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Parenting and Respect

In clinical practice we often have parents come into session expressing concern over their children disrespecting them and acting out. They often make comments regarding how they were raised to respect their elders and how children should just automatically respect their parents. The problem is, you have to give respect to get respect and children must be taught how to be respectful.

What is respect?

By definition, respect is a feeling of admiring or understanding someone or something as good, important, valuable, serious, etc. and that they should be treated in an appropriate manner. In general terms, respect is the term used to describe how people expect to be treated, should be treated, and includes the following of rules and acting according to social norms. It is at times an overgeneralized concept and yet also a lost concept. It doesn’t have to be that way. Kindness and respect go hand in hand and start with how we treat ourselves and those closest to us.

Where did the downfall of respect start?

The end of the age where respect was just assumed and given started long ago, and not all of it was for negative reasons. People have been taught that they have rights, they deserve more, and that they should speak their mind. In most cases and situations these are all healthy beliefs and skills; however, what is lacking is the teaching of how to express themselves and address and treat people appropriately. We want everyone to know they are worthy of an opinion, they have rights, and that they matter. We also want them to know how to teach that to others and get their needs met without bringing those around them down. And yes, children should respect their elders, but when they see their parents, other adults, celebrities, athletes, siblings, coaches, or anyone on social media constantly disrespecting people, this is how they learn and believe people should act. Verbally we tell our children to respect others and especially adults; however, through our actions we teach them otherwise. Every time we swear at that driver who cut us off on our way to work, or complain about the waitress who got our order wrong, or talk derogatorily about our boss because they upset you we show that others deserve to be treated with cruelty rather than with respect. It is through our actions as a society and as parents, that the following generations have lost the understanding of what respect is and especially how to show it.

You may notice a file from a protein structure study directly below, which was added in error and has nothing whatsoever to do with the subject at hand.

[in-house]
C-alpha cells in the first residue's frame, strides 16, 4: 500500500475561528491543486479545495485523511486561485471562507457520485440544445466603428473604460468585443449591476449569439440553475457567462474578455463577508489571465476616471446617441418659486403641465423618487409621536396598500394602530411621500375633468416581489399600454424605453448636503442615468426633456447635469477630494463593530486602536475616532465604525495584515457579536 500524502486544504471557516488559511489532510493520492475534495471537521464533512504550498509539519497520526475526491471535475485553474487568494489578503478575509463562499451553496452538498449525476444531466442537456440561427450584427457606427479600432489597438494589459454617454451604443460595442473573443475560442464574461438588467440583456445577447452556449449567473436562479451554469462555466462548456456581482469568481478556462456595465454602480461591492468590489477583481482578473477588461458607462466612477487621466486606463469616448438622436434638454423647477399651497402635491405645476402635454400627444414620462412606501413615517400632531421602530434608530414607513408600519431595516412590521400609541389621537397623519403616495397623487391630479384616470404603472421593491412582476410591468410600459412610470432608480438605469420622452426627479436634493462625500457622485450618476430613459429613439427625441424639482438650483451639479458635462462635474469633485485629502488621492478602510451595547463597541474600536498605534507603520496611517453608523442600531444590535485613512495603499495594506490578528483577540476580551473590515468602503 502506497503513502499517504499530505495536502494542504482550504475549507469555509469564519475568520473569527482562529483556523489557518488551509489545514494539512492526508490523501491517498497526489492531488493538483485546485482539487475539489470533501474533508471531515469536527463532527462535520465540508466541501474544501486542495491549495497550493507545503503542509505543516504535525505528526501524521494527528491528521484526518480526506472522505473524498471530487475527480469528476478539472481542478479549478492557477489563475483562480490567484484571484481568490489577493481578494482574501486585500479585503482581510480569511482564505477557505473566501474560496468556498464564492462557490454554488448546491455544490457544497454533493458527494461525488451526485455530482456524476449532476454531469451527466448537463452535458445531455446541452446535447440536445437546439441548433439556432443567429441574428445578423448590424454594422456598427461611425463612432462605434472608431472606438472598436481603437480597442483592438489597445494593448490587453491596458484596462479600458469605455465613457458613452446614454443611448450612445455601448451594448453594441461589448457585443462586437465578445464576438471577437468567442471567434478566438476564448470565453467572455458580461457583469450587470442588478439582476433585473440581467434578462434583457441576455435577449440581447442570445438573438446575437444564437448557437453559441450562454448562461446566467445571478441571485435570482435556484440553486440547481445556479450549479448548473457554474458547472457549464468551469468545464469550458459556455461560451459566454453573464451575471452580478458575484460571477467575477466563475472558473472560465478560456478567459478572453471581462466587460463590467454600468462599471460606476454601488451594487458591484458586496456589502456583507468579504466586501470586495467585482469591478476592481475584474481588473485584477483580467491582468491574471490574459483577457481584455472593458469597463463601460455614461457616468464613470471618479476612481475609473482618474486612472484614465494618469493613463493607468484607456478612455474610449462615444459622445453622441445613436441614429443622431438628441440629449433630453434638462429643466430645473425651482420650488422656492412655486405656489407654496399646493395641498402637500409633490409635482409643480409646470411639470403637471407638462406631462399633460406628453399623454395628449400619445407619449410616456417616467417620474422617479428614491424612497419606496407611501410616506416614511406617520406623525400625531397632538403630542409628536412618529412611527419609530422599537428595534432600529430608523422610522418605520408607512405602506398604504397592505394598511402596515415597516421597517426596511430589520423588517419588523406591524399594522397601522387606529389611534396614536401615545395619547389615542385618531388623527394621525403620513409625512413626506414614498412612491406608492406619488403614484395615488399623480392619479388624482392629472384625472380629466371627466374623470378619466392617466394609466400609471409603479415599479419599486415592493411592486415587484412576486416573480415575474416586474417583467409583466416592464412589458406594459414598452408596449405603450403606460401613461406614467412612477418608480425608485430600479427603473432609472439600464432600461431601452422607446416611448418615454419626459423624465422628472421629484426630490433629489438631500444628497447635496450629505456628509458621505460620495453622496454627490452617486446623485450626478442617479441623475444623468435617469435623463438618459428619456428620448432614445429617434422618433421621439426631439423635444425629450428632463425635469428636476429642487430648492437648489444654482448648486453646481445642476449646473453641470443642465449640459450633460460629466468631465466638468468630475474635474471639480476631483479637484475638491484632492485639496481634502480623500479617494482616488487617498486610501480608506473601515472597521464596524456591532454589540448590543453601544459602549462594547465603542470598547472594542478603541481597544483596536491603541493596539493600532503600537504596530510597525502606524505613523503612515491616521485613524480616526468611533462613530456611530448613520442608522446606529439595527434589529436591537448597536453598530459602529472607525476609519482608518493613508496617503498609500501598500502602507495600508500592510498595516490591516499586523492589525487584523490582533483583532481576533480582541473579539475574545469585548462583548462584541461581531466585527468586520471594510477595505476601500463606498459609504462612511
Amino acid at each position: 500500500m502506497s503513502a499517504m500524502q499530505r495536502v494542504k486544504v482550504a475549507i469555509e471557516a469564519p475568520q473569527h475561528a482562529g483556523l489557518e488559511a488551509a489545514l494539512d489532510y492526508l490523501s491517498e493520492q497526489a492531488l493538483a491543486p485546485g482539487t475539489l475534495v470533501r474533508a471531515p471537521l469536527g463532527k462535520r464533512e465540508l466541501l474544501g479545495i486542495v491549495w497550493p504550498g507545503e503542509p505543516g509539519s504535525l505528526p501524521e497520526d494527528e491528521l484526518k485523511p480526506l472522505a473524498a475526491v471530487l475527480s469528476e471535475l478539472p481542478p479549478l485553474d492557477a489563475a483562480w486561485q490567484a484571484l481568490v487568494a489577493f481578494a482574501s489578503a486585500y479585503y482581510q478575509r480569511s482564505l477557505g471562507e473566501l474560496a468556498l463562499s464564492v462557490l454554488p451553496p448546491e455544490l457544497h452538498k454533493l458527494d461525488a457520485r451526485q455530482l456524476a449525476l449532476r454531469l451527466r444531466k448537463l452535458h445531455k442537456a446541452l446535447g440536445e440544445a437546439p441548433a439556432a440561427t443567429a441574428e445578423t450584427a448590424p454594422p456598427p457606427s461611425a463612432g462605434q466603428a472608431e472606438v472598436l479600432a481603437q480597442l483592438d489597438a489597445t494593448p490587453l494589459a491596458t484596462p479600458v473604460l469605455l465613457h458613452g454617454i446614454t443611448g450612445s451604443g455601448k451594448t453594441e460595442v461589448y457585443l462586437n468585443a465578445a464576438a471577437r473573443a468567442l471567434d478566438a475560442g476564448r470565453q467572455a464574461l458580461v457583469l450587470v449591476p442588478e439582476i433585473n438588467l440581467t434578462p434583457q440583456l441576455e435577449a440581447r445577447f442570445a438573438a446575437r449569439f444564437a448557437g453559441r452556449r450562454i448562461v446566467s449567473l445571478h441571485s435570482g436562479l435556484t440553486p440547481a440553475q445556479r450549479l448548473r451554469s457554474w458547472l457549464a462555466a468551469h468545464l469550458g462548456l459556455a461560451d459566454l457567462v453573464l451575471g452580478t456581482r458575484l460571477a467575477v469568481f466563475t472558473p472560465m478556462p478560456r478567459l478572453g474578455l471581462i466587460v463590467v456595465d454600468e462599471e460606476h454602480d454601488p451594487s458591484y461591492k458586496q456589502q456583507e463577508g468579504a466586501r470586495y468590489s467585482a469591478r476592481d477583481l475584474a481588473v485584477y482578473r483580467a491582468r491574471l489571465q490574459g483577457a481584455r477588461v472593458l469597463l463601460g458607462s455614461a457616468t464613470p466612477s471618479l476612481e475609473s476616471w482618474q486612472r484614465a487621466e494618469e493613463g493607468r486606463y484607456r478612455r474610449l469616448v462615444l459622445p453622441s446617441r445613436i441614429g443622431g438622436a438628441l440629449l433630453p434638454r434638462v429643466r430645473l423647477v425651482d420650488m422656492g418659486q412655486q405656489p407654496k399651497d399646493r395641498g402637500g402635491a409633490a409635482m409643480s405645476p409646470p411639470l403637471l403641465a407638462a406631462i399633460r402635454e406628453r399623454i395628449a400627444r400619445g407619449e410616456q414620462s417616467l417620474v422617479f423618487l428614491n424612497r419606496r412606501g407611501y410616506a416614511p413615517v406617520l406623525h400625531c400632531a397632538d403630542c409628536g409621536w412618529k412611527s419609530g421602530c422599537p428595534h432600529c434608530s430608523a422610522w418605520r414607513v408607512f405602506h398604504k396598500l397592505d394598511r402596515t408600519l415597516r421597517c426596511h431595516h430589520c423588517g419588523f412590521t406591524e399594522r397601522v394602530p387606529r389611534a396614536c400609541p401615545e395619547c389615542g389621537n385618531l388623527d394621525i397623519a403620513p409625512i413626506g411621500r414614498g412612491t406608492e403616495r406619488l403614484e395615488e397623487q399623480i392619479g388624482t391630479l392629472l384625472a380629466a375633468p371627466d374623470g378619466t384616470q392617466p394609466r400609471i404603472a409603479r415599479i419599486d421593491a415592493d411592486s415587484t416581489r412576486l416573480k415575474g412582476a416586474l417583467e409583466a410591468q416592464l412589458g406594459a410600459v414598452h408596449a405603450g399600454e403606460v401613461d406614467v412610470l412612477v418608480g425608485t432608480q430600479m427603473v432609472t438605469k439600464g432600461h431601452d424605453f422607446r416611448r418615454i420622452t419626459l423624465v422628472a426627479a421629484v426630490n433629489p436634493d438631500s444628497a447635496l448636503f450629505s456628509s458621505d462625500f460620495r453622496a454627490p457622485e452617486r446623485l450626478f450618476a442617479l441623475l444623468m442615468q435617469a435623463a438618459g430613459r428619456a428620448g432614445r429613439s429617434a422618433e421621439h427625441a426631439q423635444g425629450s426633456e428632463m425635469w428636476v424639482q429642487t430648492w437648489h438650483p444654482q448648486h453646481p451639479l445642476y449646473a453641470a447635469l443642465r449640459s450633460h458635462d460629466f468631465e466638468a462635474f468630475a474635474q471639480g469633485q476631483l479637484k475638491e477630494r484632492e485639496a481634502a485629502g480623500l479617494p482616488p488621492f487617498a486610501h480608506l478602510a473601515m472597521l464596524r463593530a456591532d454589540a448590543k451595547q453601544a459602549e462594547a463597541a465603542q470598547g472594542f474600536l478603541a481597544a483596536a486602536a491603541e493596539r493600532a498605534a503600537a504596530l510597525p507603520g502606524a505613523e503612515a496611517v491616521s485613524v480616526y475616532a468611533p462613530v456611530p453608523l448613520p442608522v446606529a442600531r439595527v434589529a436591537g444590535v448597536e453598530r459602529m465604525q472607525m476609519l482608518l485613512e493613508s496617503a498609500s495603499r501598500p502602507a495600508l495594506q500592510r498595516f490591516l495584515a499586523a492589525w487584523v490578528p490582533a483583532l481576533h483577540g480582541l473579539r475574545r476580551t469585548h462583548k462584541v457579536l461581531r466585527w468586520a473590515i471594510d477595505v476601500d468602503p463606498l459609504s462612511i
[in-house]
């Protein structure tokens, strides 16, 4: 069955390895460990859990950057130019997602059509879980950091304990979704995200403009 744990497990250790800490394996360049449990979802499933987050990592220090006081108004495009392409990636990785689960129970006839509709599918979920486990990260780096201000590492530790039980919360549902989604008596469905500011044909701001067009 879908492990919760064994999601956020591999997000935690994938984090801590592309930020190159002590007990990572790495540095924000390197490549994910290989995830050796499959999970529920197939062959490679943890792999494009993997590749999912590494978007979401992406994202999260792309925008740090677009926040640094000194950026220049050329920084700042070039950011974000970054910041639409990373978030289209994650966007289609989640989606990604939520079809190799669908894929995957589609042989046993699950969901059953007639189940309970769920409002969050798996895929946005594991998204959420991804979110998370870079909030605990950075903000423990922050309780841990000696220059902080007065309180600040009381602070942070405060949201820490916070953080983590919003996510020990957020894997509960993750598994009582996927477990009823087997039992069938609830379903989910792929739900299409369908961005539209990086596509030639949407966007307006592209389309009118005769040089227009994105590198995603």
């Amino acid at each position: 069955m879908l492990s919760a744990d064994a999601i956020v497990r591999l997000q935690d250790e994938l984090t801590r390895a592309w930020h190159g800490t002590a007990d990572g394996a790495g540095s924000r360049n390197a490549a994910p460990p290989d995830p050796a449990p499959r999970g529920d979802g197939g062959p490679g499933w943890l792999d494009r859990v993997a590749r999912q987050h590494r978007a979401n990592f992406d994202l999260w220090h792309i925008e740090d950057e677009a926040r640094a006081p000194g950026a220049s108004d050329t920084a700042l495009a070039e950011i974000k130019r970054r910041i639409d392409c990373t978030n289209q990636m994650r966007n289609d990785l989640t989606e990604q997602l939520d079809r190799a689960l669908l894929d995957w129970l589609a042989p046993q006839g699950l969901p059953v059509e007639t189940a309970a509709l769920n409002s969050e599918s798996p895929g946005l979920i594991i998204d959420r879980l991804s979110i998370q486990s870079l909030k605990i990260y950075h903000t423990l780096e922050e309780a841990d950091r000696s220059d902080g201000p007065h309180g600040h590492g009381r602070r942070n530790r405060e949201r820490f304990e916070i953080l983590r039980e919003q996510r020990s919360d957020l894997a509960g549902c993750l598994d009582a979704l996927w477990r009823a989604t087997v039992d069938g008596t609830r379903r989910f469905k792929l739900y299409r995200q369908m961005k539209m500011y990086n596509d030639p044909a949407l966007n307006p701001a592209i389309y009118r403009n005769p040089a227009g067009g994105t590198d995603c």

How do you teach respect?

First of all, we teach through example. You can’t simply tell someone to be respectful and expect them to listen while being disrespectful ourselves. So how do we teach our children respect without feeling as though we are giving up our authority as a parent? Here are some simple techniques:

  • Be respectful to others, especially when expressing disappointment or anger.
  • Speak assertively but not aggressively.
  • Don’t name call.
  • Regulate tone and use appropriate tone; kind when showing approval, firm but not aggressive when showing disapproval.
  • Don’t swear, bully, shame, tease, or taunt.
  • Do not use guilt to get children to comply.
  • Make rules clear, fair, and age/situation appropriate.
  • Be understanding of emotions and express empathy.
  • Don’t be a friend, be a parent. Make sure your role is the authority figure, but allow room for nurture.
  • Respect your spouse and treat them fair and kindly. Children learn most from how their parents treat each other and this is their primary example for most of their lives on how to treat another human being.
  • Stand up for your children but do not become the only authority figure whose opinion counts. When appropriate, back up others such as teachers and coaches.
  • Be current and present in your child’s life. Know what they are interested in and show genuine interest, building common ground.
  • Allow them age appropriate freedoms and responsibilities to build their confidence and show respect for them.
  • Most importantly, teach them to respect themselves. Self-respect is the key component to respecting others.

 

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